Douglas returned briefly to his native Kansas to teach art.

By 1925 he had moved to New York City, where he joined a burgeoning arts scene in Harlem.

artist Winold Reiss

He studied with the German-born artist Winold Reiss and received several commissions for magazine illustrations.

His first major commission—to illustrate Alain Locke’s book The New Negro (1925).

—quickly prompted requests for graphics from other writers of the Harlem Renaissance, including Langston Hughes.

Charles S. Johnson, Countee Cullen, Wallace Thurman, and James Weldon Johnson.

Through this work he attracted the attention of Charlotte Mason, who sponsored him for a time.

CUBISM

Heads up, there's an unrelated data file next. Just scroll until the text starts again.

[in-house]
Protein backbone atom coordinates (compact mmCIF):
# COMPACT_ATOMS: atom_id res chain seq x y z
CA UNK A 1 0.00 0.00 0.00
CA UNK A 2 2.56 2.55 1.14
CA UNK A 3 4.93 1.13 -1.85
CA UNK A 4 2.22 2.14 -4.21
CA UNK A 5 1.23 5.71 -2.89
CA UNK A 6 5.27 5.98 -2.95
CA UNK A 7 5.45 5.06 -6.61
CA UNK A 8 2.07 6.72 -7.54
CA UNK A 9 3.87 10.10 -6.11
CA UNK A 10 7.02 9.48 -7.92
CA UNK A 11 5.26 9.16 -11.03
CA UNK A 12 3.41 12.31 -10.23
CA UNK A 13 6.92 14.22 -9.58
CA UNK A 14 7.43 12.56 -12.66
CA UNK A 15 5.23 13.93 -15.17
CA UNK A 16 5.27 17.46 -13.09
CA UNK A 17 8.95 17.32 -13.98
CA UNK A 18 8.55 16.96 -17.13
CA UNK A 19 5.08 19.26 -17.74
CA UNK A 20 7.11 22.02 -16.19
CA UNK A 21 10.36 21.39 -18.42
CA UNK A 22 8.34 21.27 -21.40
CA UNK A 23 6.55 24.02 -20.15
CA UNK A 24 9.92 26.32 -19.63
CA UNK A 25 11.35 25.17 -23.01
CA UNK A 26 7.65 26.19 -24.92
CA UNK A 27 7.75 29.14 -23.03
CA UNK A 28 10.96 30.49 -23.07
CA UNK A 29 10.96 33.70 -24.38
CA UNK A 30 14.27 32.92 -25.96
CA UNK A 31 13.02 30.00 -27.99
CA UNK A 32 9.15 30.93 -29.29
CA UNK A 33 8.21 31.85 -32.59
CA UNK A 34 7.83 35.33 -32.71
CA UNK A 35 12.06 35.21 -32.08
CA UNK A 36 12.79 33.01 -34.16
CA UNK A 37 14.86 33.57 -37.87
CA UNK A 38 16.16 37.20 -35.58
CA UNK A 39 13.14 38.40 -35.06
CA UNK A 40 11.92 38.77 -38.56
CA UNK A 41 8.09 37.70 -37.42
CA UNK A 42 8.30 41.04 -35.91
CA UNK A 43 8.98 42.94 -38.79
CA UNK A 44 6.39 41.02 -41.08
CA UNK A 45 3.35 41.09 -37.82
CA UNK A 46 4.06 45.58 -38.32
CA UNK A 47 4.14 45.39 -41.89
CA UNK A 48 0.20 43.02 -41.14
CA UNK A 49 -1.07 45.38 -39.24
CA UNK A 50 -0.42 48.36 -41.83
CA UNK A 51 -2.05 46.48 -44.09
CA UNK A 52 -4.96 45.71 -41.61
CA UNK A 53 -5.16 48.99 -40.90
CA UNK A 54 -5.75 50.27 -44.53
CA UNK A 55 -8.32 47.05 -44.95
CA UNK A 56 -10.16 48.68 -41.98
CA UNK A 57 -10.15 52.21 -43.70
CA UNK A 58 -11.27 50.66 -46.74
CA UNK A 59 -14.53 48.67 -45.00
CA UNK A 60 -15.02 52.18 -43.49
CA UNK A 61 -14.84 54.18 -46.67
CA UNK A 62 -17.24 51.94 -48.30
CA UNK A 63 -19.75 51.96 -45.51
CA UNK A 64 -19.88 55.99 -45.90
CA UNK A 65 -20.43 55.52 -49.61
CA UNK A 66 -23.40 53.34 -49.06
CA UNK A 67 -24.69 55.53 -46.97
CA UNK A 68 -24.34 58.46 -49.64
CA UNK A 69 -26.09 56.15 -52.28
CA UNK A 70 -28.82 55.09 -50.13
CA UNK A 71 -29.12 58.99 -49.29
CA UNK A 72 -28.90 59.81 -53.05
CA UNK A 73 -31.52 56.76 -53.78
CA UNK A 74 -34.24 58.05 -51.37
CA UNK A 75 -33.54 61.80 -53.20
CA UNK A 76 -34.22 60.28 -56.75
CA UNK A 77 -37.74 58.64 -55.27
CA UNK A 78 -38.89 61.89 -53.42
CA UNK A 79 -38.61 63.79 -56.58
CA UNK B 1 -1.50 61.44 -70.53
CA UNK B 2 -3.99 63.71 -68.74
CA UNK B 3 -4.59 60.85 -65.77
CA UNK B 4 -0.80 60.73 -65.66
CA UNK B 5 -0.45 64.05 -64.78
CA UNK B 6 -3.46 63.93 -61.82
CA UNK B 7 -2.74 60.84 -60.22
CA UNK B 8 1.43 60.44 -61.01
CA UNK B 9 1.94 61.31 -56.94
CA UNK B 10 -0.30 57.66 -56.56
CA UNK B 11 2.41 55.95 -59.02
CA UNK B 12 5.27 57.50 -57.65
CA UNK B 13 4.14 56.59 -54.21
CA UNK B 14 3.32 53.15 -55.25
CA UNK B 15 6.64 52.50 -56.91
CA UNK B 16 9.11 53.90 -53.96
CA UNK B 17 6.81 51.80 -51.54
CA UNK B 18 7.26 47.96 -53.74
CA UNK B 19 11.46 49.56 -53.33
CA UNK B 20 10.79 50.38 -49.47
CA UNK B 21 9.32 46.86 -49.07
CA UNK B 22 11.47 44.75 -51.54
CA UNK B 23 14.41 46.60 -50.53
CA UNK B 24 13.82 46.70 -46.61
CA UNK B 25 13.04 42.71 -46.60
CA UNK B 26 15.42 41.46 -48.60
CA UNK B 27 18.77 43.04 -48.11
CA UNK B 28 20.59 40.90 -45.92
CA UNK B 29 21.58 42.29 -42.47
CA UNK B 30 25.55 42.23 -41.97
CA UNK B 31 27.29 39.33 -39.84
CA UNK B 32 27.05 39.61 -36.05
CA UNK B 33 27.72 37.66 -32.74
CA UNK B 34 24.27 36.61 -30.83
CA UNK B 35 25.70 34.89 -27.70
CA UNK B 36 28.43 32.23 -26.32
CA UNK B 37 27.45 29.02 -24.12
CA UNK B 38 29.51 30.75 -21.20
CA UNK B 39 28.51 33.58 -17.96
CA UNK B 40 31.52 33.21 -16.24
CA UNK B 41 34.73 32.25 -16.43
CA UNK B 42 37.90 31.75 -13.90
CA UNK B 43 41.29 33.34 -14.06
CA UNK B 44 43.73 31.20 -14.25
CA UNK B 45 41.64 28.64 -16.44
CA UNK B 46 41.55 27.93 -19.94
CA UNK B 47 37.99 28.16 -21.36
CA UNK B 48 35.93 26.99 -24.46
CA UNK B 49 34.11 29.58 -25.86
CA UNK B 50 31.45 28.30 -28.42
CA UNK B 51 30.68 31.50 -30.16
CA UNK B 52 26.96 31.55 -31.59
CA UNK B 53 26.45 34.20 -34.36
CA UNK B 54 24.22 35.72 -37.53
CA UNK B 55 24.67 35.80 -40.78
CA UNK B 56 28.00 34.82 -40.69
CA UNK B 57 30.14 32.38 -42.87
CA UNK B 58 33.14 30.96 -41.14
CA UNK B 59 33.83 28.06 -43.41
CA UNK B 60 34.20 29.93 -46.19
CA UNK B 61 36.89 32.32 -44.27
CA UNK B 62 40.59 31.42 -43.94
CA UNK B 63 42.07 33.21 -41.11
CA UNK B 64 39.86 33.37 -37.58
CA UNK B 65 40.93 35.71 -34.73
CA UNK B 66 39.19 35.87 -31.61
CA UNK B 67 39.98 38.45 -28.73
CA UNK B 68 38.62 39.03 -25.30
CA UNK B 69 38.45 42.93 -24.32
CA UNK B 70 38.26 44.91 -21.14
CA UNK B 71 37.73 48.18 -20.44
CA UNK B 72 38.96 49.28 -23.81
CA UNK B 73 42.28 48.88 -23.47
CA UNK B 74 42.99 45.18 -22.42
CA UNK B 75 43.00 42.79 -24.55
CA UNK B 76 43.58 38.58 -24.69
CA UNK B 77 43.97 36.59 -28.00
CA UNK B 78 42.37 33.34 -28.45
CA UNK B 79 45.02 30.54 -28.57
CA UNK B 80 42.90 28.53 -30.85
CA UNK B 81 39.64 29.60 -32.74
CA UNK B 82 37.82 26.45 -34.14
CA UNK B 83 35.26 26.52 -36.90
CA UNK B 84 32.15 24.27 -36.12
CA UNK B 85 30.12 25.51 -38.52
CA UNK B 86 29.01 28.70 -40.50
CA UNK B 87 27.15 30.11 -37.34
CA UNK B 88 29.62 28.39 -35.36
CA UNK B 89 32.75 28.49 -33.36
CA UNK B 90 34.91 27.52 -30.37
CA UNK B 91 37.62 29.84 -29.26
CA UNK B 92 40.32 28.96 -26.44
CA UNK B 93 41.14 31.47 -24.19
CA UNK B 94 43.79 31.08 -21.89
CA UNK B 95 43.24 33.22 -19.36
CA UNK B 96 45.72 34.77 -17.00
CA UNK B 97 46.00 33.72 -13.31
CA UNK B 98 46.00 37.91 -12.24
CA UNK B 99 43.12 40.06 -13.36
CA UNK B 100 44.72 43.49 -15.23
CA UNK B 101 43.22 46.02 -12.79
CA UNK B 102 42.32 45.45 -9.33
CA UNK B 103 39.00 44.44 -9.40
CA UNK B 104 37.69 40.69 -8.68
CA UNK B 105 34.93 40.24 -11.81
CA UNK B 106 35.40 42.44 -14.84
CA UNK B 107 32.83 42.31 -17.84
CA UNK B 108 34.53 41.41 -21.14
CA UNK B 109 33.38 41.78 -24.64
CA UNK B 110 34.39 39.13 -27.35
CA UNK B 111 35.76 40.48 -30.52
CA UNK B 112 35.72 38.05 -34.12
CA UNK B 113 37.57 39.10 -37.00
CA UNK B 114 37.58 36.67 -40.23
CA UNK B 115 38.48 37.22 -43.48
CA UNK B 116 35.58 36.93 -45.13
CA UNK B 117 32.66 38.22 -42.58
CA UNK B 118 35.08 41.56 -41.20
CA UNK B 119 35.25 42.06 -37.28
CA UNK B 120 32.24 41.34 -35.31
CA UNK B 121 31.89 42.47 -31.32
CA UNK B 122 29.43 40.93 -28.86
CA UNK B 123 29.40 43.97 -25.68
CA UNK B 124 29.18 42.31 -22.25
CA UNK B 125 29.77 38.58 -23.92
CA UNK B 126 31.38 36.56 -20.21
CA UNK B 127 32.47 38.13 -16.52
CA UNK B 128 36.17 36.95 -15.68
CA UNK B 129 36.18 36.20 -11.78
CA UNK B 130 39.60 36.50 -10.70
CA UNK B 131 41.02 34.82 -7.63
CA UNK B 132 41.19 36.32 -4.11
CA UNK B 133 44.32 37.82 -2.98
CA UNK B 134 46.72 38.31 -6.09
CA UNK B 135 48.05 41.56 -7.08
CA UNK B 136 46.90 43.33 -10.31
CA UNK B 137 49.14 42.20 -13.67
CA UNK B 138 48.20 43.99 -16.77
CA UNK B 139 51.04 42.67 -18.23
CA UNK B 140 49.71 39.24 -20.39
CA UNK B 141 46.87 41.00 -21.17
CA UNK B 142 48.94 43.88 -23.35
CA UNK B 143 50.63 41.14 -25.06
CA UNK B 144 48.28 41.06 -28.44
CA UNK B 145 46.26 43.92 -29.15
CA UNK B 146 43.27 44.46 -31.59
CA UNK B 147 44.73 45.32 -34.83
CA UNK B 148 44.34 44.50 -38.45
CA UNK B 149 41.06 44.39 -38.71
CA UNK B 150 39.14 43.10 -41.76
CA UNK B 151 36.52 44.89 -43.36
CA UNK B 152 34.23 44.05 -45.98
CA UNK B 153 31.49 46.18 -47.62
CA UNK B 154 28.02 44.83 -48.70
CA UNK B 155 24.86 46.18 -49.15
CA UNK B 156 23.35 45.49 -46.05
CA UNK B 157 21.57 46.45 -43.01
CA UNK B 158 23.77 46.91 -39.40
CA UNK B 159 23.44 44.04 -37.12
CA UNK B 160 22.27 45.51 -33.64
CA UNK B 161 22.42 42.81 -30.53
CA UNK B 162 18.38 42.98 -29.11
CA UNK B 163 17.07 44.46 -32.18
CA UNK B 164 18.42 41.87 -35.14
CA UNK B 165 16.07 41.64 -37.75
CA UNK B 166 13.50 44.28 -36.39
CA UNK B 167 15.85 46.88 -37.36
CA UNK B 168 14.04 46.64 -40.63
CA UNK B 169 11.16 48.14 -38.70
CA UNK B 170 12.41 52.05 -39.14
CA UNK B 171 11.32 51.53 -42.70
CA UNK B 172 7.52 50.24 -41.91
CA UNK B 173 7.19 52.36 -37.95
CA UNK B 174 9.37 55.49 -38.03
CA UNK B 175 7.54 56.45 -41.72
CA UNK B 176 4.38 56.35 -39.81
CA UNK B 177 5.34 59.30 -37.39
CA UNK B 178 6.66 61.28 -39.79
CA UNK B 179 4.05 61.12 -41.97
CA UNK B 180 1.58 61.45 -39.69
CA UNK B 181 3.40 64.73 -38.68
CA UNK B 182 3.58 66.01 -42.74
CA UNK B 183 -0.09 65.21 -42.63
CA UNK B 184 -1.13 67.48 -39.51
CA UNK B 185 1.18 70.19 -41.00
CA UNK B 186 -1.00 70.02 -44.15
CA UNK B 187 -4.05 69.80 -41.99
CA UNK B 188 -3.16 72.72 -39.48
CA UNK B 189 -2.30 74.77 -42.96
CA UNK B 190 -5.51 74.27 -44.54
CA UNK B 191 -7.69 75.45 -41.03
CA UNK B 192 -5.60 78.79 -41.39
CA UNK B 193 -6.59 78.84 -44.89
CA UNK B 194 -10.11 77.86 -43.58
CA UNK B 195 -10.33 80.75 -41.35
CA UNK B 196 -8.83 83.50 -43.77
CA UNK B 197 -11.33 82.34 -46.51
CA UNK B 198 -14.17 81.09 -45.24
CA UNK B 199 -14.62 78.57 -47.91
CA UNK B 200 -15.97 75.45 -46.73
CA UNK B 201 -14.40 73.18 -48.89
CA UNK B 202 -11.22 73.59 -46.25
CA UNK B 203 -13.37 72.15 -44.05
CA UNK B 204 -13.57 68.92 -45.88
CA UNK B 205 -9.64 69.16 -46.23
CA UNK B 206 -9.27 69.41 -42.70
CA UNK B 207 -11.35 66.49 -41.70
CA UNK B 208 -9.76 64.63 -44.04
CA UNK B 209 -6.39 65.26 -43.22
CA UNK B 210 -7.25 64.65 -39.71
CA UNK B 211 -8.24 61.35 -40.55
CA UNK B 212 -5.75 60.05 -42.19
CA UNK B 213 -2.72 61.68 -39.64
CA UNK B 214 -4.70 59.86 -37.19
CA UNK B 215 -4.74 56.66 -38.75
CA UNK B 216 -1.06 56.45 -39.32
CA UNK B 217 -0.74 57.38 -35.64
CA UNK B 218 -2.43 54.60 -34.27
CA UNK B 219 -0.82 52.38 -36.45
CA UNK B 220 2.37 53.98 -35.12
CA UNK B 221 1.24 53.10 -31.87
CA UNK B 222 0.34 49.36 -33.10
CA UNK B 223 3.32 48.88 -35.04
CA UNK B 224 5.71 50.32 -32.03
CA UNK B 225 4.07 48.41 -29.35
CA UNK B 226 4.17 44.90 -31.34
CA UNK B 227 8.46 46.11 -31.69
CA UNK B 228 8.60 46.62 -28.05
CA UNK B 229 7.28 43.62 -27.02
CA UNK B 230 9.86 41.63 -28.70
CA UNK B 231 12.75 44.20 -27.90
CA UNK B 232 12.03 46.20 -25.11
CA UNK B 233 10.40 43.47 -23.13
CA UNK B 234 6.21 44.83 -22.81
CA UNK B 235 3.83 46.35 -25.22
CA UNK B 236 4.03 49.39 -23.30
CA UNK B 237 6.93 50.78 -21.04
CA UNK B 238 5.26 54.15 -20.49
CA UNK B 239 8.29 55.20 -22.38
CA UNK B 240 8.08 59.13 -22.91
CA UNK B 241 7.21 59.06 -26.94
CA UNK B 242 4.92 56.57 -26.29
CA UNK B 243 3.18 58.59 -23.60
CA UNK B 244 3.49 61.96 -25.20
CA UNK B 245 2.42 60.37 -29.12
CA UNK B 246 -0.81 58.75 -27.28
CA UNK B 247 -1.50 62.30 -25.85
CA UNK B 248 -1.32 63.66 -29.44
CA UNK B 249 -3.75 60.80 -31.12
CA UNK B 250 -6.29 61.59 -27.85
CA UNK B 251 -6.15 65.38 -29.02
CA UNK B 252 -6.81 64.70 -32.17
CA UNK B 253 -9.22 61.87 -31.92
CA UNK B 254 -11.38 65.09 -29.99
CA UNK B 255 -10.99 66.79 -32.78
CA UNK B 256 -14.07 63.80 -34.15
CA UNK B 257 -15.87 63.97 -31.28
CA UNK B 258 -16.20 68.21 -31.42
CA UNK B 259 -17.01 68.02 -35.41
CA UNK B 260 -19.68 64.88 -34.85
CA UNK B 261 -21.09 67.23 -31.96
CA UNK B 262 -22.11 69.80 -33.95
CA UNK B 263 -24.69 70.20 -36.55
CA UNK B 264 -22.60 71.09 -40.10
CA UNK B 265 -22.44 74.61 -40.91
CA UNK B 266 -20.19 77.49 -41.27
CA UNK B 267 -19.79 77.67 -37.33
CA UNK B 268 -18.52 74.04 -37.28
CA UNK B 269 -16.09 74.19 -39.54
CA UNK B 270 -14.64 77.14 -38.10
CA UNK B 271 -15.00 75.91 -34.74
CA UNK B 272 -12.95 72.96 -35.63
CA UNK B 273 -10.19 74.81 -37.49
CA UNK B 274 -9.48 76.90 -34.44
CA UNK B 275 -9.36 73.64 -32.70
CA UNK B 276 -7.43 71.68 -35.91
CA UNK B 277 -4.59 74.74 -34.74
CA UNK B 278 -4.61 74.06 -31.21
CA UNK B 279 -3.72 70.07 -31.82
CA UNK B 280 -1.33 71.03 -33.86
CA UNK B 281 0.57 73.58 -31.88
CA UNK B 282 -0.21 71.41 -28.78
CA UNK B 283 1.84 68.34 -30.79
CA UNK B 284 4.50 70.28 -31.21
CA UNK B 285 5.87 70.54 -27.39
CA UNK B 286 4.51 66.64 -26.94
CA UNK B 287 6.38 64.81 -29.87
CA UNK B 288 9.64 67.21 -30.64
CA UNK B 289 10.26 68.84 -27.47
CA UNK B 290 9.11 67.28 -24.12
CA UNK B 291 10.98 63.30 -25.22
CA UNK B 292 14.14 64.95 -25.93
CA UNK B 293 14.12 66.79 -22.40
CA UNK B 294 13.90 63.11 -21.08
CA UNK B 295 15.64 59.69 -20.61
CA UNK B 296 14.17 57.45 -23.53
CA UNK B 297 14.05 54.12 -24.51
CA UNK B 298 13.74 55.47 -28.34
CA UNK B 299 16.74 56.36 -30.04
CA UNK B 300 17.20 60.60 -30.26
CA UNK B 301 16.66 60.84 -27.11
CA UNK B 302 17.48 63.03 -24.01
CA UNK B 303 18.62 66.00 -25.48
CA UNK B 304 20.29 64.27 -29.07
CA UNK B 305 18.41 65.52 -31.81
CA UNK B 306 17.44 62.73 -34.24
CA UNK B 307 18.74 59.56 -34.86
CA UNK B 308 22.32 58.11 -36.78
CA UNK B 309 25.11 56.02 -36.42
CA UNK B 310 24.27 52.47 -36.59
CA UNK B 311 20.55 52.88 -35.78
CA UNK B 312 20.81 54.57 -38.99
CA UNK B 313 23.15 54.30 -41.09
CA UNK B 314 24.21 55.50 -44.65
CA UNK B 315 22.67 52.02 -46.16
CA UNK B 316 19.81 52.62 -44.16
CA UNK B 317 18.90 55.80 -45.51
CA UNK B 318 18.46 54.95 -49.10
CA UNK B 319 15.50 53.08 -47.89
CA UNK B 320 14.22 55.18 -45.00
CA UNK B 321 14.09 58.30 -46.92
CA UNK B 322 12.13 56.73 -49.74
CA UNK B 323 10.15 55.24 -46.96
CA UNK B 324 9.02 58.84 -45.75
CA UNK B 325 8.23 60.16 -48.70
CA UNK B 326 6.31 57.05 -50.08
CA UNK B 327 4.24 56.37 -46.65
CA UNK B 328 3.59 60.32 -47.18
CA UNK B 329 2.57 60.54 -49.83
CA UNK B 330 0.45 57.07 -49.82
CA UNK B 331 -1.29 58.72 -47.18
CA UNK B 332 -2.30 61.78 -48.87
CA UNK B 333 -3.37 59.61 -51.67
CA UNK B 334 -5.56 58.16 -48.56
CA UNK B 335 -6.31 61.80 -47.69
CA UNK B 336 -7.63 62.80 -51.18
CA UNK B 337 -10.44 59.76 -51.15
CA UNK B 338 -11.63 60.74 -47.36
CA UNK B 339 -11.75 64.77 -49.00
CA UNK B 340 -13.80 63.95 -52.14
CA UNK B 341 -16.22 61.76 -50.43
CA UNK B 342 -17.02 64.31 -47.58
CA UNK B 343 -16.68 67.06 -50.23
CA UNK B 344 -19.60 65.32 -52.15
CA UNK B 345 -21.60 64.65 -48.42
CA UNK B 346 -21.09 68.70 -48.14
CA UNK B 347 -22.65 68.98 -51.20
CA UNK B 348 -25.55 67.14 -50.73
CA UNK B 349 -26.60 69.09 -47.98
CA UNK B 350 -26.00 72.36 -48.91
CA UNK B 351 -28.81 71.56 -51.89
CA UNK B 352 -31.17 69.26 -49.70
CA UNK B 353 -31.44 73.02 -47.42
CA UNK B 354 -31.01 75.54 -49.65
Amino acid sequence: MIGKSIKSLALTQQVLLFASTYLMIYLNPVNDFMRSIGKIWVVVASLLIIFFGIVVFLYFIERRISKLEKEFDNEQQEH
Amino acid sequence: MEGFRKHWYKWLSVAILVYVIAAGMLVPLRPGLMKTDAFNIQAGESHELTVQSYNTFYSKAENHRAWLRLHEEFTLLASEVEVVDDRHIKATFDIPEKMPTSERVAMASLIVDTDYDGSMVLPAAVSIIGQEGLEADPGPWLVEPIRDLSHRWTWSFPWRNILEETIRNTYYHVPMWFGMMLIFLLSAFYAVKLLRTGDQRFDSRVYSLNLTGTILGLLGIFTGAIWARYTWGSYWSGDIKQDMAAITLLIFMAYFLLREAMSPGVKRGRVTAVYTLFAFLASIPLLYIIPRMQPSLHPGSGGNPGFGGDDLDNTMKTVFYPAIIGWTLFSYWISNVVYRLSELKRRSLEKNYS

Pablo Picasso and Georges Braque first met in 1905, but it wasn’t until 1907 that Picasso showed Braque what is considered .

the first Cubist painting, Les Demoiselles d’Avignon.

Breaking nearly every rule of traditional Western painting, the work was such a huge leap from his previous blue and pink periods.

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representational

which were far more representational and emotional.

Picasso worked with him privately on the implications of the piece, developing together the Cubist form.

Braque is the only artist to ever collaborate with Picasso, and over a period of two years.

they spent every evening together, with neither artist pronouncing a finished work until agreed on by the other.